7 Tips on Welcoming an Adopted Dog to Your Home

by Zara Lewis

A closeup of a dog looking through a chain link fenceYou've got a new buddy! You've made a big step and decided to adopt, and for that we must congratulate you - there's nothing more noble, honest, and kind-hearted than adoption, and the pup you're welcoming into your life is going to be your lifelong friend. Whether it's a tiny puppy or a senior dog that you've picked up, shelter dogs are some of the most grateful creatures in the world. However, such gratefulness sometimes comes after a lifetime of gathering scraps on the street and even surviving abuse, so it's possible that your dog will be anxious and scared when they step into your home. If you want to make them feel comfortable and safe, here are some of the things that you can do.

Be patient and gentle

Especially in the first few days. Your dog will probably be nervous; they might even keep hiding from you. They'll be in an unfamiliar place, with unfamiliar people, so you really need to let them adjust at their own pace. Use a soft voice, don't push your dog too hard, and let them sniff out the house slowly. Pet them as often as the dog will allow so they'd get used to your touch, and make sure your new family member knows they're safe here.

Give them some personal space

The fear might make the dog jumpy and nervous, so it's important to give them some space when you notice they're really not up for snuggles right now. Let them come to you on their own terms and don't try to force anything, especially if it's an elder dog. And they will come, we promise. They just need to make sure you won't mistreat them.

Show them around

A woman and her shepherd dog in an open fieldShow them the house, the yard, and their own little bed. Show them around the neighborhood and places where they're allowed to go potty. If you want to set up boundaries, do it right away - don't let your dog climb the couch now if you won't be allowing this in the future. That kind of thing will only confuse them, so be gentle and show them immediately if you're not okay with something.

Always use positive reinforcement

It's possible that your adopted dog has been "trained" with everything from rolled up newspapers to leather belts. Hitting them or yelling all the time will not only accomplish absolutely nothing, but it's bound to traumatize the dog further and make you feel bad. Some dog trainers, like Liarne Henry from Australia, are proponents of exclusively reward-based, positive reinforcement methods, and research does show that this works a lot better than castigation.

For uncertain owners, dog training in Sydney with Liarne is a good way to let the professional handle sensitive dogs, and you can definitely opt for a similar thing. Find a dog trainer around your area, but make sure you pick them based on a recommendation and a good personal philosophy. You don't want your pup in the hands of someone who's going to abuse them all over again. If you're interested in that positive reinforcement research, you can read about it here.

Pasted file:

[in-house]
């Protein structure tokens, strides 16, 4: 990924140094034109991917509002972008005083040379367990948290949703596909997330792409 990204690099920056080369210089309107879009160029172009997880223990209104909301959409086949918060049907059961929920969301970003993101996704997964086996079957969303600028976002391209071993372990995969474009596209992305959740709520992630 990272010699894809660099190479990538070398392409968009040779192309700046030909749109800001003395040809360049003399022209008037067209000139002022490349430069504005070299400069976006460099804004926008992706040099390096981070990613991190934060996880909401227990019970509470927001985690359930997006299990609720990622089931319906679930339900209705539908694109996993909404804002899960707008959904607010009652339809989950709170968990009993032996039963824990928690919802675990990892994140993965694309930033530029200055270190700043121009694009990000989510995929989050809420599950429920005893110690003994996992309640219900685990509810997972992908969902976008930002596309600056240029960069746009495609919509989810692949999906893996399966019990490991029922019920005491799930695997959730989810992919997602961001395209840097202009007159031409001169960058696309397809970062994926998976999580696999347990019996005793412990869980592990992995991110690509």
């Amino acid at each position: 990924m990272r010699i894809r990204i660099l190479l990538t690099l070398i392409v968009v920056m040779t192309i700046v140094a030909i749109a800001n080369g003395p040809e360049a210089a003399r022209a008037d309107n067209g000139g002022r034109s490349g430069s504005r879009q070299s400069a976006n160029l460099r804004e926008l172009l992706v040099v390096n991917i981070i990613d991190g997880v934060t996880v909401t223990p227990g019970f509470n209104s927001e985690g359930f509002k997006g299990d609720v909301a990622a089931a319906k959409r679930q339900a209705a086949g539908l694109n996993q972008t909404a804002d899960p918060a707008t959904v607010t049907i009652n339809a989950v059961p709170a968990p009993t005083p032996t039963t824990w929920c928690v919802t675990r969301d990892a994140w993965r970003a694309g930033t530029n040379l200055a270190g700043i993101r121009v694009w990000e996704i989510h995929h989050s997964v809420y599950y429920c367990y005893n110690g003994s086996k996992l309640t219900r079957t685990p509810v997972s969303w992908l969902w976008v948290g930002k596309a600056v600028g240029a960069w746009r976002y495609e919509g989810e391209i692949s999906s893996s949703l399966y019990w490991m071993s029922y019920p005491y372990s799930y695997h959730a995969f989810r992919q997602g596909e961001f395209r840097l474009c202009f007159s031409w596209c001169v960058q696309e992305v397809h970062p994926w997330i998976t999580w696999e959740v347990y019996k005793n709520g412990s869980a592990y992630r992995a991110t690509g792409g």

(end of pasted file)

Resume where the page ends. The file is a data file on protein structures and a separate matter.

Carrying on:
Introduce them to family first

When you're introducing your pup to people, make sure you first introduce them to those they'll be seeing often. Your family, and especially your children, need to be on board and everyone has to agree on how the dog will be treated, when they will be walked, how they will be fed, and other practical matters. Make sure the dog is comfortable with the people around them before anyone else is introduced.


A woman petting a sleeping puppySnuggle often! That's the best way to bond with your furry friend, so pet them, talk to them, play with them. Spend time together and give them an occasional scratch behind the ear whenever they're around. The dog needs to feel loved, so give them snuggles galore.

How to deal with separation anxiety

If your dog was previously abandoned, they might get extremely anxious any time you leave the house. a dog trainer can definitely help to ease their soul and control this behavior, but there are some things you can do on your own: leave them with a fun toy to distract them, get them used to spending time without you even when you're in the house, give them a walk before you have to leave them, and make sure you give them a nice treat when you return. Here's more about separation anxiety and how you can help your friend deal with it.

It's really all about patience and gentleness. It might be awkward in the beginning, but as soon as your dog adjusts to their new home and their new owner, they'll start settling down and feeling happy. All you need to do is be kind and encourage them on this path.

Writer Zara LewisZara Lewis is a regular contributor at Highstylife.com and a full time animal lover. Passionate about creating a better world for the generations to come, she is a mum of two, raising them inseparably from their furry family members.

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